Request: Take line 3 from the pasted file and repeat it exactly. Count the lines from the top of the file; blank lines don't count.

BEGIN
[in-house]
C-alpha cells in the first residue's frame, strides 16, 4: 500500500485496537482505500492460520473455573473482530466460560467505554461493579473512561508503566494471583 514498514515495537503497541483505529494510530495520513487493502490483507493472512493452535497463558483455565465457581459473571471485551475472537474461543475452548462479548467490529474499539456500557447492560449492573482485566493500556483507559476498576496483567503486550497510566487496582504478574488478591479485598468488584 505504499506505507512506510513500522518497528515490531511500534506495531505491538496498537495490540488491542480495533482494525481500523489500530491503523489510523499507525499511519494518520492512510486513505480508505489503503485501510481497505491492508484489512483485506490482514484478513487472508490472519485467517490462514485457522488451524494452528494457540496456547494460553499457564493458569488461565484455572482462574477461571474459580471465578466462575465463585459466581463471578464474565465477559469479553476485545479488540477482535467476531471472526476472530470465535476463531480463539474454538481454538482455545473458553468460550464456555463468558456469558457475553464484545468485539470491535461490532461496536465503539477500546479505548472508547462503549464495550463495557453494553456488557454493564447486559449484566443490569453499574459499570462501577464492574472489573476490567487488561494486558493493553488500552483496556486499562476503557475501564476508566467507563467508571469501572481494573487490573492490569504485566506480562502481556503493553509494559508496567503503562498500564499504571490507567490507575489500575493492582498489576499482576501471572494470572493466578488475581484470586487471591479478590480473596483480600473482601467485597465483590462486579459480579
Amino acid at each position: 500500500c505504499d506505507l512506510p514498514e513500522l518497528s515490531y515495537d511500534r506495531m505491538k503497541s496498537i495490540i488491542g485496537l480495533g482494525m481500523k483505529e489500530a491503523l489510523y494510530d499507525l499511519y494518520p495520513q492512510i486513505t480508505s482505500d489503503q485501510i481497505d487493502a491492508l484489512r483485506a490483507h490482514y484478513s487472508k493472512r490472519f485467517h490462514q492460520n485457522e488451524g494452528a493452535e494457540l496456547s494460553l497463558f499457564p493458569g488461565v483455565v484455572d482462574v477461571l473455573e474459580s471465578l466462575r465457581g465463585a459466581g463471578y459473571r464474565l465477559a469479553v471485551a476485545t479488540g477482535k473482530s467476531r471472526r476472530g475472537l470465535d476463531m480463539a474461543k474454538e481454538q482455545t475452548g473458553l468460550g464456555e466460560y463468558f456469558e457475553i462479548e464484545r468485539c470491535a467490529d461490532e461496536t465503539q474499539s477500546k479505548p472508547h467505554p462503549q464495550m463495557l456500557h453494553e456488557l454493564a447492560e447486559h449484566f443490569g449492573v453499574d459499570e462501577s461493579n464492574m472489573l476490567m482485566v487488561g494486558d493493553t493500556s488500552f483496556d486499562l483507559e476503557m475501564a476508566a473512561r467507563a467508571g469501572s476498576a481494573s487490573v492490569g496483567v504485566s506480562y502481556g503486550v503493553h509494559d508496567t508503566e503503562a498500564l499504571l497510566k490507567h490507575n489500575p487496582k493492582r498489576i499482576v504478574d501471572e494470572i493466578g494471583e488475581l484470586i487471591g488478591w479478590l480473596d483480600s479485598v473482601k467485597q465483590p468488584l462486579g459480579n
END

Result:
Amino acid at each position: 500500500c505504499d506505507l512506510p514498514e513500522l518497528s515490531y515495537d511500534r506495531m505491538k503497541s496498537i495490540i488491542g485496537l480495533g482494525m481500523k483505529e489500530a491503523l489510523y494510530d499507525l499511519y494518520p495520513q492512510i486513505t480508505s482505500d489503503q485501510i481497505d487493502a491492508l484489512r483485506a490483507h490482514y484478513s487472508k493472512r490472519f485467517h490462514q492460520n485457522e488451524g494452528a493452535e494457540l496456547s494460553l497463558f499457564p493458569g488461565v483455565v484455572d482462574v477461571l473455573e474459580s471465578l466462575r465457581g465463585a459466581g463471578y459473571r464474565l465477559a469479553v471485551a476485545t479488540g477482535k473482530s467476531r471472526r476472530g475472537l470465535d476463531m480463539a474461543k474454538e481454538q482455545t475452548g473458553l468460550g464456555e466460560y463468558f456469558e457475553i462479548e464484545r468485539c470491535a467490529d461490532e461496536t465503539q474499539s477500546k479505548p472508547h467505554p462503549q464495550m463495557l456500557h453494553e456488557l454493564a447492560e447486559h449484566f443490569g449492573v453499574d459499570e462501577s461493579n464492574m472489573l476490567m482485566v487488561g494486558d493493553t493500556s488500552f483496556d486499562l483507559e476503557m475501564a476508566a473512561r467507563a467508571g469501572s476498576a481494573s487490573v492490569g496483567v504485566s506480562y502481556g503486550v503493553h509494559d508496567t508503566e503503562a498500564l499504571l497510566k490507567h490507575n489500575p487496582k493492582r498489576i499482576v504478574d501471572e494470572i493466578g494471583e488475581l484470586i487471591g488478591w479478590l480473596d483480600s479485598v473482601k467485597q465483590p468488584l462486579g459480579n